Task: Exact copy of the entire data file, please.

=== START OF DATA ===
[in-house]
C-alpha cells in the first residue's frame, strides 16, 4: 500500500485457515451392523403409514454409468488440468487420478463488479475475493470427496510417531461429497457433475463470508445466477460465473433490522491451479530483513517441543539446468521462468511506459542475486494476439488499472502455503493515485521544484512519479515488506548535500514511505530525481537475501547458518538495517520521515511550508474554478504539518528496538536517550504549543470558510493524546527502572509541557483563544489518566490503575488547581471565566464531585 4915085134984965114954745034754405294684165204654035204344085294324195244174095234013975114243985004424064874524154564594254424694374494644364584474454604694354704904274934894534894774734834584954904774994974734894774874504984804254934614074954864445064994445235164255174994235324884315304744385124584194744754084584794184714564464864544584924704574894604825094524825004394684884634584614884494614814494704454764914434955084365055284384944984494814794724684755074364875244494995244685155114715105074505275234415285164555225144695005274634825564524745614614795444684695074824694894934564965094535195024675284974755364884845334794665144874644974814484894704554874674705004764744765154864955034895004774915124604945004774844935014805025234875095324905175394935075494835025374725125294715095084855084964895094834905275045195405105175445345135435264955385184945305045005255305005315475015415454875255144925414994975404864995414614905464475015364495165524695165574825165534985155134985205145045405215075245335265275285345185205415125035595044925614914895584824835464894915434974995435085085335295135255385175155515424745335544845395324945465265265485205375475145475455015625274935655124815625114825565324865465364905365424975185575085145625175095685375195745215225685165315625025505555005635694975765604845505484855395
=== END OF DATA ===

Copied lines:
[in-house]
C-alpha cells in the first residue's frame, strides 16, 4: 500500500485457515451392523403409514454409468488440468487420478463488479475475493470427496510417531461429497457433475463470508445466477460465473433490522491451479530483513517441543539446468521462468511506459542475486494476439488499472502455503493515485521544484512519479515488506548535500514511505530525481537475501547458518538495517520521515511550508474554478504539518528496538536517550504549543470558510493524546527502572509541557483563544489518566490503575488547581471565566464531585 4915085134984965114954745034754405294684165204654035204344085294324195244174095234013975114243985004424064874524154564594254424694374494644364584474454604694354704904274934894534894774734834584954904774994974734894774874504984804254934614074954864445064994445235164255174994235324884315304744385124584194744754084584794184714564464864544584924704574894604825094524825004394684884634584614884494614814494704454764914434955084365055284384944984494814794724684755074364875244494995244685155114715105074505275234415285164555225144695005274634825564524745614614795444684695074824694894934564965094535195024675284974755364884845334794665144874644974814484894704554874674705004764744765154864955034895004774915124604945004774844935014805025234875095324905175394935075494835025374725125294715095084855084964895094834905275045195405105175445345135435264955385184945305045005255305005315475015415454875255144925414994975404864995414614905464475015364495165524695165574825165534985155134985205145045405215075245335265275285345185205415125035595044925614914895584824835464894915434974995435085085335295135255385175155515424745335544845395324945465265265485205375475145475455015625274935655124815625114825565324865465364905365424975185575085145625175095685375195745215225685165315625025505555005635694975765604845505484855395